In the arena of sports, players, coaches, and fans contribute vocally to the atmosphere during training sessions and matches. Yet, ever pondered how this impacts the mind? We dive into the intriguing science of positivity and negativity, drawing on insights from acclaimed author Daniel Goleman’s “Social Intelligence,” to unravel the profound influence these emotions wield on the brain and consequently, performance.Read more: How Coaching and Cheering Impact Players’ Minds
The Brain and Positivity:
Each day, the average person grapples with roughly 30,000 thoughts, varying from uplifting to gloomy. Goleman, in his book, attributes positive emotions to heightened activities in the brain’s prefrontal regions, hubs responsible for creativity, cognitive flexibility, and information processing. Intriguingly, when we’re immersed in positivity, the brain associates this with the pursuit and achievement of long-term goals.
Emotional Tone in Communication:
Goleman also delves into how corporate leaders communicate, shedding light on experiments surrounding positive and negative conveyances. Interestingly, the emotional tenor often eclipses the message’s content. Warmly delivered negative feedback can elicit pleasant feelings. Conversely, good news, when presented negatively, leaves employees disheartened. An insight worth noting is that employees tend to latch onto negative feedback longer than positive ones, with fear being a potent behavioral motivator. Historically, such fear-driven alertness was crucial for survival against lurking predators. However, in today’s context, when confronting criticism, our minds can be preoccupied with stress, sidelining growth and learning. Marcial Losada, an organizational psychologist, aptly mentions, “Undeniably, negative moments are inevitable. Yet, interspersing them with positive ones can elevate our happiness and productivity.”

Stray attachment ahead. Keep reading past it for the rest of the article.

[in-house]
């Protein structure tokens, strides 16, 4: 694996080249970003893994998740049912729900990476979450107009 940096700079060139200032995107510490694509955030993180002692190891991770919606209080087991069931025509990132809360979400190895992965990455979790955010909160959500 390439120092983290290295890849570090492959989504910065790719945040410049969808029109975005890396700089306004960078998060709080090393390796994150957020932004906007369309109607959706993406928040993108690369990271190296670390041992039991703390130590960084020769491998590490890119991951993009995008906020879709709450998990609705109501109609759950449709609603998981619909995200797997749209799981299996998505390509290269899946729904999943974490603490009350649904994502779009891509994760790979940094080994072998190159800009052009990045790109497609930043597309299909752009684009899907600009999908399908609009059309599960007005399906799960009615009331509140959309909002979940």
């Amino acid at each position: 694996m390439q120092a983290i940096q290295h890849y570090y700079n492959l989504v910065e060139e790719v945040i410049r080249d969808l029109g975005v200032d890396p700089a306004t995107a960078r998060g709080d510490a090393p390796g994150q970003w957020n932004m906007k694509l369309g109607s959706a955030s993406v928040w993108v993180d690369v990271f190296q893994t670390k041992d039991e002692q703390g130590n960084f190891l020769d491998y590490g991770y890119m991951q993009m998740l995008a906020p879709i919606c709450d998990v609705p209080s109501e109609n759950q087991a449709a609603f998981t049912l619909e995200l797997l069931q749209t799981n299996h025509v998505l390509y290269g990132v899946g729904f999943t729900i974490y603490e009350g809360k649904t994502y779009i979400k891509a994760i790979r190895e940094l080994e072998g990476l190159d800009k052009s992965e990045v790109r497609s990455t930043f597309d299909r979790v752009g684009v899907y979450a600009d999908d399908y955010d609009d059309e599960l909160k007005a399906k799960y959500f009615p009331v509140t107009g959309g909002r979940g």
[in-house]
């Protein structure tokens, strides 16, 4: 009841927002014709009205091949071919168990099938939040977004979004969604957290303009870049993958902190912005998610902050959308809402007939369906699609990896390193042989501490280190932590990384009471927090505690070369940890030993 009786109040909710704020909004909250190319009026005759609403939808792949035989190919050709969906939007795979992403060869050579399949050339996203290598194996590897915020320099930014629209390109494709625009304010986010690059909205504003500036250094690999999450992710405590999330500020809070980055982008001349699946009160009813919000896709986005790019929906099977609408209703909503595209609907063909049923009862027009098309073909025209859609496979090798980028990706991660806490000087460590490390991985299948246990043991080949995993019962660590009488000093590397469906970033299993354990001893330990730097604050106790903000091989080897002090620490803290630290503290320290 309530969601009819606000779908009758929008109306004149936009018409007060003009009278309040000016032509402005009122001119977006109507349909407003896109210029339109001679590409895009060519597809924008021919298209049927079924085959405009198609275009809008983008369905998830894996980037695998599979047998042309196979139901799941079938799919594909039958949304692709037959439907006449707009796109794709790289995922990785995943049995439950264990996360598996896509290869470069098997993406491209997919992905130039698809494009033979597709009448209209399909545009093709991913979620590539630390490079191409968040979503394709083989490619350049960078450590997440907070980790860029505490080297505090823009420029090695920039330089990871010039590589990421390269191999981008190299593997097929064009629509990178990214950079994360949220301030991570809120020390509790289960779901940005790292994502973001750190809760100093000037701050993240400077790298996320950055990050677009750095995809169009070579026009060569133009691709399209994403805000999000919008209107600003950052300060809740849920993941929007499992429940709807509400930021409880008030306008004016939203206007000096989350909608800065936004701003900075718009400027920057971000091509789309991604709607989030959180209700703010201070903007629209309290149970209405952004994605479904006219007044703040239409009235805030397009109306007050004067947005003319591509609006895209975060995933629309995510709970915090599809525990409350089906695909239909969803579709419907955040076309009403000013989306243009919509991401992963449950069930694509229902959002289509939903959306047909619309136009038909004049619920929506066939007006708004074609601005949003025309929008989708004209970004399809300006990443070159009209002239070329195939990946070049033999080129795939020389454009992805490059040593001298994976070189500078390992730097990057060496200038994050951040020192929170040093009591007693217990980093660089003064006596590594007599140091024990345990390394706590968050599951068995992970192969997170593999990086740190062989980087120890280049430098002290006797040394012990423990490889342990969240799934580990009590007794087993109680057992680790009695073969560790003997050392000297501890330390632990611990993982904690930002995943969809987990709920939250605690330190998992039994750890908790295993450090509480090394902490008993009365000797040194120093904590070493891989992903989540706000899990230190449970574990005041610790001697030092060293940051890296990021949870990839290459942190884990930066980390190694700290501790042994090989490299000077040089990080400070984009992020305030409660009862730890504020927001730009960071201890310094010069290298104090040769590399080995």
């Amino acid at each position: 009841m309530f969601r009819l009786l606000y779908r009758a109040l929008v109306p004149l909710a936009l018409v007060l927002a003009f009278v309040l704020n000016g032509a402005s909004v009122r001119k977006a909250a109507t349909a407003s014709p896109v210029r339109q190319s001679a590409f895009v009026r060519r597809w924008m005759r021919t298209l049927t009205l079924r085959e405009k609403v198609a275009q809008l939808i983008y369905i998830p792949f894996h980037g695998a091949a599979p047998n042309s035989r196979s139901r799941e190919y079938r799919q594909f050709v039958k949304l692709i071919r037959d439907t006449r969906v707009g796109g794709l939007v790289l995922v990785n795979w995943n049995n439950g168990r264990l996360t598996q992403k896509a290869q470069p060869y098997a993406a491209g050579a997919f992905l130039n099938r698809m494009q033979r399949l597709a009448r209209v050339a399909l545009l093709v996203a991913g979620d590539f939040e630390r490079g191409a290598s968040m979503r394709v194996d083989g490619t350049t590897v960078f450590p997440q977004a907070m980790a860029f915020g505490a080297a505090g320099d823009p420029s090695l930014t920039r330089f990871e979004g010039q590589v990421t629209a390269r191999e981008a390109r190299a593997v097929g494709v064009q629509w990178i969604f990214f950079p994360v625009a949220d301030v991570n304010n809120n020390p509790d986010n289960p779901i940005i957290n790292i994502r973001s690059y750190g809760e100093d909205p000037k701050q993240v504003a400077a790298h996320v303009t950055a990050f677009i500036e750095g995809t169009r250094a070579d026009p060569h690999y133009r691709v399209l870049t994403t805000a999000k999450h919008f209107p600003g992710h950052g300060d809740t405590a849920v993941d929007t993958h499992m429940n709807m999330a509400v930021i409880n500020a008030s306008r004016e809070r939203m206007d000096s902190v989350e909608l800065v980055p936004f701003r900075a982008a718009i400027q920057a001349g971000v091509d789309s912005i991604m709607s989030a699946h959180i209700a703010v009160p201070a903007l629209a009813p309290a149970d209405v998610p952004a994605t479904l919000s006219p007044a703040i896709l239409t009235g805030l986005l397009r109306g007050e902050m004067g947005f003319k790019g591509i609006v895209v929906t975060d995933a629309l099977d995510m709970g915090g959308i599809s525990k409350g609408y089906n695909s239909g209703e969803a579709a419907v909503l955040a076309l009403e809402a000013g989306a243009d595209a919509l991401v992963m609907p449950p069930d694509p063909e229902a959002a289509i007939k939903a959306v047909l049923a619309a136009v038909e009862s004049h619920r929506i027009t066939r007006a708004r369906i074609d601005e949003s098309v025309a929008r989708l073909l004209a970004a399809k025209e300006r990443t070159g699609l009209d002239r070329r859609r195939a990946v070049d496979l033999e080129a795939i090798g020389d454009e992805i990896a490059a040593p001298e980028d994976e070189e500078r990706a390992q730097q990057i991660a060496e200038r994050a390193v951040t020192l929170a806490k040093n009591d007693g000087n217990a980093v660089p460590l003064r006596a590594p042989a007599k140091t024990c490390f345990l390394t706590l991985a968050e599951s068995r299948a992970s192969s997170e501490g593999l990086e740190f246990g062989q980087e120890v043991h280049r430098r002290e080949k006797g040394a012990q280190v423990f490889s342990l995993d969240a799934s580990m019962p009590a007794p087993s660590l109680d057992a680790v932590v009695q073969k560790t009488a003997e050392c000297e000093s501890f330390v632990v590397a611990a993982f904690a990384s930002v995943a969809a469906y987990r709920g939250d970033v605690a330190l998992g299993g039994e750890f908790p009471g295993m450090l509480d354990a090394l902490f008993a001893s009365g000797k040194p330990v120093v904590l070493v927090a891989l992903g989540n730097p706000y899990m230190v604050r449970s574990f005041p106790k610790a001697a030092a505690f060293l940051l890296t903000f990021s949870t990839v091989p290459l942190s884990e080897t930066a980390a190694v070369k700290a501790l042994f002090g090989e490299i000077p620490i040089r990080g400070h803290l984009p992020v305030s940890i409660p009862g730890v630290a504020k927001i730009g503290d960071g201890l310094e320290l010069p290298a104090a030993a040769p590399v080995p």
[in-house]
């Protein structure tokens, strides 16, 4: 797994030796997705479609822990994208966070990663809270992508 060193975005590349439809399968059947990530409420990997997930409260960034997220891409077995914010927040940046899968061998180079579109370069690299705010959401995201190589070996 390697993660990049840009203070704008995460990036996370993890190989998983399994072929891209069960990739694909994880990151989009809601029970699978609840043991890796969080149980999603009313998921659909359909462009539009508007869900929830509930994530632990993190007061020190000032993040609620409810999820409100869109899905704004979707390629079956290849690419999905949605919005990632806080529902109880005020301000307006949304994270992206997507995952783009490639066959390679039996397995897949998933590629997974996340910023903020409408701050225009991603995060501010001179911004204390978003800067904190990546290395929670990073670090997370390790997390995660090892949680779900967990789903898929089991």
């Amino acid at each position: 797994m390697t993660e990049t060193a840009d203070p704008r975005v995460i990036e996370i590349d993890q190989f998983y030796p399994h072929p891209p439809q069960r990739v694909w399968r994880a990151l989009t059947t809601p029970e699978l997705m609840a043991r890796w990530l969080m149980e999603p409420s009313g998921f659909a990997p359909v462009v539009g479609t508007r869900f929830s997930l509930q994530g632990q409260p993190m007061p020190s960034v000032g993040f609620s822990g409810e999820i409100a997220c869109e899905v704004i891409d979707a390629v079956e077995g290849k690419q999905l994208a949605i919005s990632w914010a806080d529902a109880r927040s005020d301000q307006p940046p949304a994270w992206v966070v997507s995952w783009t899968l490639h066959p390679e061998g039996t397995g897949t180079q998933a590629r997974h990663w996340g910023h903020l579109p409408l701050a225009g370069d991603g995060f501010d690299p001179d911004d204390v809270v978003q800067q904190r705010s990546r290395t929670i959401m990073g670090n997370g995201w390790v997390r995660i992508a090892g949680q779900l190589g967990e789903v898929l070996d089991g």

Positivity in Action:
A riveting example from National Geographic’s series “Brain Games” exemplifies positivity’s power in sports. In a segment, two individuals aim basketball shots, while the audience either encourages or jeers. The outcome? Players resonate more with uplifting vibes, enhancing their accuracy. This phenomenon isn’t just limited to individual players. Think about jam-packed stadiums where throngs of supporters vociferously rally behind their teams, creating an electrifying ambiance. Such sentiments resonate with players. Take, for instance, Mark van Bommel’s sentiment post a game, “The audience’s support, especially after trailing in a match, was palpable. They played an instrumental role in buoying our spirits.”
Exceptions and Nuances:
While the underlying thesis champions positivity, it doesn’t denounce negativity entirely. Some players derive motivation from adversarial environments. Klaas Jan Huntelaar, a forward from Ajax, relishes playing amidst hostility. He remarks, “The palpable animosity energizes me. It accentuates the match’s intensity.”
To sum it up, the emotional undertone often holds more sway than the message’s content in coaching. How do you, as a coach or supporter, deliver your message? Introspectively, are you unconsciously more positive or negative? Remember, while negativity is an inescapable reality, we can infuse dollops of positivity, influencing performances on and off the field.